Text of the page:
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Not just outside the box, but denying the existence of boxes.
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Reviews

Rasha — Let Me Be
(Nubenegra no#, 2000, CD)

by Jon Davis, Published 2001-12-01

Let Me Be Cover art

Go to your favorite record store, to the world music (or international as some of them call it) section and look for Africa. Most of them will have a fair number of CDs, usually separated by country of origin. Most of them will not have a card for Sudan. That’s where Rasha would go. If you want to know how the indigenous music of Sudan interfaces with Western styles, I’m not sure you’ll find much information on this CD – Rasha Shekeldein lives in Spain, and most of her collaborators are Spanish. The songs flirt with numerous styles (reggae, blues, jazz, latin) and the only Sudanese touch most of the time is Rasha’s voice. It is a beautiful voice, mostly on the breathy side, like an Arabic version of Sade, but she does sing out with some force and presence. Setting aside the question of whether the world needs a reggae song played by Spanish musicians with Arabic singing by a Sudanese woman, the music is really pretty enjoyable. Producer Francisco Javier Pascual’s flutes and saxes feature prominently on every track, sometimes jazzy, sometimes pretty and mellow, and sometimes Arabic-sounding, as on my favorite track “Ummi.” Needless to say, I would enjoy Rasha’s music a lot more if she didn’t spend so much time imitating the styles of other countries and tried to develop a sound of her own.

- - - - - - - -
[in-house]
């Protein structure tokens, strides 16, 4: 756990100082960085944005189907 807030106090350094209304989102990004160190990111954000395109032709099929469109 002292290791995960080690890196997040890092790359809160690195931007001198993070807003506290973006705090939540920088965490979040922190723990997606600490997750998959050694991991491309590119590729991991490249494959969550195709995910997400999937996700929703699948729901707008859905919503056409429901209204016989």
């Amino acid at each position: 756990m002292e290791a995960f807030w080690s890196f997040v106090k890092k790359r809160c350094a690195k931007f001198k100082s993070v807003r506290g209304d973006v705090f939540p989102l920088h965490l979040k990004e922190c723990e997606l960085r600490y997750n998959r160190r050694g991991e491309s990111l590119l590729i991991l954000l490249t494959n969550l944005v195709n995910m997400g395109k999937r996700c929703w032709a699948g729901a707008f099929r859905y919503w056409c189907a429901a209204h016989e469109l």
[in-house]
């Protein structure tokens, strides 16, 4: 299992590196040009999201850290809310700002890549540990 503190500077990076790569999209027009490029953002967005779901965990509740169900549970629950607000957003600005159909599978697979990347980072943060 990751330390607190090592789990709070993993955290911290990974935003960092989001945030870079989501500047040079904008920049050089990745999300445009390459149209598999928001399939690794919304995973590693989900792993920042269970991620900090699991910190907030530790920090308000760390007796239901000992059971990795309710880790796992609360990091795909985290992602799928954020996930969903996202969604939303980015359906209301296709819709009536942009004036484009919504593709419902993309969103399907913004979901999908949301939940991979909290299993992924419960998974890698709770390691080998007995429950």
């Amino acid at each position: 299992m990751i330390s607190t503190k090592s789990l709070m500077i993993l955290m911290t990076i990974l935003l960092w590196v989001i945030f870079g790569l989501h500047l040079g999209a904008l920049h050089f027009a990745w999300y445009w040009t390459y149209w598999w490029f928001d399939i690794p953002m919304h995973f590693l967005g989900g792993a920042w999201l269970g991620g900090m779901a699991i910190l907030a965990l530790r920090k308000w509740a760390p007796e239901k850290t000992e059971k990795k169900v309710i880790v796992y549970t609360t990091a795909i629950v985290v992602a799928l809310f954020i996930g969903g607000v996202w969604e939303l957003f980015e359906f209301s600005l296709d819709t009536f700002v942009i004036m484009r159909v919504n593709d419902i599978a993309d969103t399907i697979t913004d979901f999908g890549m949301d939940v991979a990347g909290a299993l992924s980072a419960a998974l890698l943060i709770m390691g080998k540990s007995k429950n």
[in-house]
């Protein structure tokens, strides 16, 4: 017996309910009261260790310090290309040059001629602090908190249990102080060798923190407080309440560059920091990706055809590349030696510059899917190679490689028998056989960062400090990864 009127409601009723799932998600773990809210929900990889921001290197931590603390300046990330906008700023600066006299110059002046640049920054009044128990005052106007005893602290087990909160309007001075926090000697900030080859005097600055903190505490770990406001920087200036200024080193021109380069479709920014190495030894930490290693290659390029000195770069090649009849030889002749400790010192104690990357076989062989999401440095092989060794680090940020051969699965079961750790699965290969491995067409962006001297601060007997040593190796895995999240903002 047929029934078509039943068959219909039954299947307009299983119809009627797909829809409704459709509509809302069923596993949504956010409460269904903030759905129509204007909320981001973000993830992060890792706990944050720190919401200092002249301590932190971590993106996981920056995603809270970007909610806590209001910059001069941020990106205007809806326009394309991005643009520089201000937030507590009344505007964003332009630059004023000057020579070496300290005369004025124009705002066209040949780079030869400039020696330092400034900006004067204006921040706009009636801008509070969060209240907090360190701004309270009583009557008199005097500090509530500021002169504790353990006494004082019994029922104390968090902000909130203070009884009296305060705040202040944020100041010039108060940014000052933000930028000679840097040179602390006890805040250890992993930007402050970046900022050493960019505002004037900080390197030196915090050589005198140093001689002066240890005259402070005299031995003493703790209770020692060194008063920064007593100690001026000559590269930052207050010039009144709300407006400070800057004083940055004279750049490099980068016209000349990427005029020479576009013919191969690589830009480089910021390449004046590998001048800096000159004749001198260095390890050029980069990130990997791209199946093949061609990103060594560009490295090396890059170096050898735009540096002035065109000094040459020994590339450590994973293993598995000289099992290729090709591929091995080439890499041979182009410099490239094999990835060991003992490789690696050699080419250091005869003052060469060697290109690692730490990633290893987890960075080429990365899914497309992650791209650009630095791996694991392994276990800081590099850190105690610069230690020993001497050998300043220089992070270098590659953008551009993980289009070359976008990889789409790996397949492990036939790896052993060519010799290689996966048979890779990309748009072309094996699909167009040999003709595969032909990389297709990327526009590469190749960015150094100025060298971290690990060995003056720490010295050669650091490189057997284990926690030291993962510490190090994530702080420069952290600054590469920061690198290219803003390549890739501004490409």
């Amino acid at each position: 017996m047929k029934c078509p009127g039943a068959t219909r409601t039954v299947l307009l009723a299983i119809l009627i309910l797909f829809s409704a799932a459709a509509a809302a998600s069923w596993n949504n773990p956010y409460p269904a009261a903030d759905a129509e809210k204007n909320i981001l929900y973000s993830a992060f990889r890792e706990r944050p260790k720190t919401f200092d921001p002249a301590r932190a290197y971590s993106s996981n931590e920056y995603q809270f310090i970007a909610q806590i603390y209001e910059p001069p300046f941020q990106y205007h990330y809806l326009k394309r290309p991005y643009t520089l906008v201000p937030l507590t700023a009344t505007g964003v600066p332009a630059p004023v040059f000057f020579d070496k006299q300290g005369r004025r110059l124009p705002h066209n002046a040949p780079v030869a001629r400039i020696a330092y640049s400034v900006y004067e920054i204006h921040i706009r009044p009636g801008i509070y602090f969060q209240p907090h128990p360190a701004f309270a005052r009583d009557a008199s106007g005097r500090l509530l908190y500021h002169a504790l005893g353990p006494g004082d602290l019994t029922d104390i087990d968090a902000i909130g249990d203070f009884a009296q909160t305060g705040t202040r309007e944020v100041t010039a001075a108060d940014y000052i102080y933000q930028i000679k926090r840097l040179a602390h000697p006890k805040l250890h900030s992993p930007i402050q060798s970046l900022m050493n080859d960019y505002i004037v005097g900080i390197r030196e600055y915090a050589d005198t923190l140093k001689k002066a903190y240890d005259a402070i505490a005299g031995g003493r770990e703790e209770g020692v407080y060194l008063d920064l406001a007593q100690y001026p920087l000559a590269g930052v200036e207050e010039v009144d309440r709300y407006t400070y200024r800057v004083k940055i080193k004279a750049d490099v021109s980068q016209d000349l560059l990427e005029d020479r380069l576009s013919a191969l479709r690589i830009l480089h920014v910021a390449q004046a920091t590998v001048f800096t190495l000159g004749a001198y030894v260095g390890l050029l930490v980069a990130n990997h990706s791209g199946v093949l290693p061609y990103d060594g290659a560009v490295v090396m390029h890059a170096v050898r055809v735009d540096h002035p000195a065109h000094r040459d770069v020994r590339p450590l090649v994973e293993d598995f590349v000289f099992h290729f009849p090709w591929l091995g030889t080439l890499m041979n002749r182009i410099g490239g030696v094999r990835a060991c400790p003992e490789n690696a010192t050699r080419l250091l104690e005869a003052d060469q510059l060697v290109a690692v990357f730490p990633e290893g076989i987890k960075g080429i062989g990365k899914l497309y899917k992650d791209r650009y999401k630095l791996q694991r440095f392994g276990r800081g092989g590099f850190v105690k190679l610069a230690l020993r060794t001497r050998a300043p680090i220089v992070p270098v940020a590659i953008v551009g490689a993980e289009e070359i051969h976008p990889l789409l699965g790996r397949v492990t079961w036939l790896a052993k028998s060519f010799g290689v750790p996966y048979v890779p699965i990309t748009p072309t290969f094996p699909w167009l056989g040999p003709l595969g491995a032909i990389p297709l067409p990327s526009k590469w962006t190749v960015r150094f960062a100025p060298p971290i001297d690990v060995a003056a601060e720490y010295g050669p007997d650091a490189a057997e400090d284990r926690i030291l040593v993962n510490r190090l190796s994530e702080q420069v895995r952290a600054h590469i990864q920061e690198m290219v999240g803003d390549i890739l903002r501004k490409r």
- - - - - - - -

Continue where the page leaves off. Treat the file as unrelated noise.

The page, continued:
Filed under: New releases, Issue 23, 2000 releases

Related artist(s): Rasha Sheik Eldin

 

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